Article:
There are a number of options to construct more compact systems based on smaller form factor open standards. Probably the simplest way to reduce space is to remove the backplane where scalability is not required. An off-the-shelf processor module can be directly connected to a custom carrier in a hybrid off-the-shelf/custom configuration. The premise for the PICMG® COM.0 COM Express™ standard is that the customer can design their carrier and then fit successively more modern processor boards as needed. Computer on Module standards were originally designed to be cost effective in high-volume embedded applications. The COM standards have largely delivered on this promise, with widespread deployment in applications like medical scanners and transport based digital signage that can run into tens of thousands of units per year. They offer defined pin outs for the connector(s) to the carrier card aiding compatibility but leaving little scope for functional differentiation. COM Express modules are available in a number of size formats. Generally as the processor module size decreases, the higher the level of differentiation on the carrier. Differentiation on the carrier has the advantage of allowing the equipment manufacturer to design and control the application-specific part of the solution, especially if there is safety certification involved, for example, in medical scanners.

Widely used and popular standards tend to go through regular update cycles to keep them in line with modern I/O technologies and interfaces. Another good example is the PC/104™ family, which has undergone several updates to stay relevant over its long life cycle. PC/104 boards are consistently 90x96mm, with each update of the specification bringing a faster interconnect option. PC/104 is unique (as far as the author is aware) in being stackable: instead of a single computer on module processor mating to a custom carrier; PC/104 allows a user to create a stack of modules in a cube-like structure.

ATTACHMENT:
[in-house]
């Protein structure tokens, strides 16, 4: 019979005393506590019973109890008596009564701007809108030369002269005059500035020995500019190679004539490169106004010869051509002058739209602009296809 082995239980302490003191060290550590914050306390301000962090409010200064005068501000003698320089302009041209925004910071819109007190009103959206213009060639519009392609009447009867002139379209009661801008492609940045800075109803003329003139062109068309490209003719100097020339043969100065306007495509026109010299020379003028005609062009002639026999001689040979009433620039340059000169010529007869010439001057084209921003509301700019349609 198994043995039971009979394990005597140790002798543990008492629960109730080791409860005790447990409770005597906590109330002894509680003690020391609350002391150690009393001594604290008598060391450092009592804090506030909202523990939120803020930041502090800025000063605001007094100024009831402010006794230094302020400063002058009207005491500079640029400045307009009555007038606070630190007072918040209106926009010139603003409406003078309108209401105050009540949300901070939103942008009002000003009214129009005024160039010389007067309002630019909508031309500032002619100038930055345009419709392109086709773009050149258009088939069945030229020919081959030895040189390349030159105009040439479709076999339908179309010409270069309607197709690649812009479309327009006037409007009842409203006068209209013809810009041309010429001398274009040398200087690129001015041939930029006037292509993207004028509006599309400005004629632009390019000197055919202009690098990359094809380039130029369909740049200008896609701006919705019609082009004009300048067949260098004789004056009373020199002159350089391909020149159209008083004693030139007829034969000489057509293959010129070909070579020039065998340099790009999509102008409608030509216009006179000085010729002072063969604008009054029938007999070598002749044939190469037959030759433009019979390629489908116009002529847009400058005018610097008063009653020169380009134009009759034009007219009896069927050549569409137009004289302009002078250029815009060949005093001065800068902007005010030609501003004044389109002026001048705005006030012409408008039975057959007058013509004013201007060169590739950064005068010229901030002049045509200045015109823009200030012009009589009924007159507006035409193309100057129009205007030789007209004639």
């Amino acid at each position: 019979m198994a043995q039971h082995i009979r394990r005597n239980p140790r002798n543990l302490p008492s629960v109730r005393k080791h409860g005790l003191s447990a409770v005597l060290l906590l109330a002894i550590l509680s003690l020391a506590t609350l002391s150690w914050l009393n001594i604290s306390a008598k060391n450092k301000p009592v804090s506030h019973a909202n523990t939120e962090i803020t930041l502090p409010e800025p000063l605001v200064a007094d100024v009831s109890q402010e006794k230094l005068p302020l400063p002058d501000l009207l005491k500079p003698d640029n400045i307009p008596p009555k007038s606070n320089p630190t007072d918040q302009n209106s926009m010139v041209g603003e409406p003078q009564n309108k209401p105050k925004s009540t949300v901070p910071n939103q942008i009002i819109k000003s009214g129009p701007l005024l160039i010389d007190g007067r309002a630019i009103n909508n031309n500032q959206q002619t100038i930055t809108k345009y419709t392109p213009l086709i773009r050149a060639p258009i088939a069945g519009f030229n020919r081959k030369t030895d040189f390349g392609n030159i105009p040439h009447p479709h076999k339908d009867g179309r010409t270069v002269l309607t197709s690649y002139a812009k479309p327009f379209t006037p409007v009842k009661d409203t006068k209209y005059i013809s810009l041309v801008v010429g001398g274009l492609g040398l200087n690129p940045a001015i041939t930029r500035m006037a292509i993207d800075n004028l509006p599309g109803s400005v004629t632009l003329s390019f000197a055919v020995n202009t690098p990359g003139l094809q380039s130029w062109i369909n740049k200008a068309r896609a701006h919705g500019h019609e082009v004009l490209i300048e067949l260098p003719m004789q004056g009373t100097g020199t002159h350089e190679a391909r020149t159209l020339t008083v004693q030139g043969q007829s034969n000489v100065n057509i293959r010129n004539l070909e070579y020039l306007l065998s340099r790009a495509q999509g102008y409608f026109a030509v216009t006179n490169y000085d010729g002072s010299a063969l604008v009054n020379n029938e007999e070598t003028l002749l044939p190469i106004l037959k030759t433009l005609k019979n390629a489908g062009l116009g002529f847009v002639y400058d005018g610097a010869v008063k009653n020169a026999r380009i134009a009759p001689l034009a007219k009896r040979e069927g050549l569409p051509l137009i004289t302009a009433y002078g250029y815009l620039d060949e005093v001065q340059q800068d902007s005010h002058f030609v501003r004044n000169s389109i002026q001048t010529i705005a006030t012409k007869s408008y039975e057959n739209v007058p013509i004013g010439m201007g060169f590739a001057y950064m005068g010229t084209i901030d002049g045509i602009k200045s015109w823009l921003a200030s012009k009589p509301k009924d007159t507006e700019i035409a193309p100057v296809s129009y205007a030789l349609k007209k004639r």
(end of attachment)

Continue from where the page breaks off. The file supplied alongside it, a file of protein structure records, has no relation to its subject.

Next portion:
Whilst COM Express and PC/104 modules are physically small, they can require the user to take more responsibility for the rugged solution. Some of the challenges that may need to be addressed include:

  • Devising and engineering a heatframe to enable conduction-cooling.
  • Making sure the processor and carrier solution is stiff enough to meet any required shock and vibration testing without resonating.
  • Confirming that the connectors are not susceptible to contact bounce and fretting issues during vibration testing.
  • Verifying that any additional cables are securely fixed to the boards. This is especially relevant for PC/104 modules as they typically include I/O connectors around the board edges.

Whilst COM Express and PC/104 are fundamentally smaller they do require more user intervention and expertise to build a rugged solution. They may struggle to meet the required qualification levels, especially if they use commercial memory modules and connectors.

Figure 2: The Intel® Core™ 6th generation processor, upon which Concurrent Technologies XP B5x/msd processor XMC  (shown here) is based, is suitable for long life cycle deployments. The gold strips in the figure show the thermal interface locations.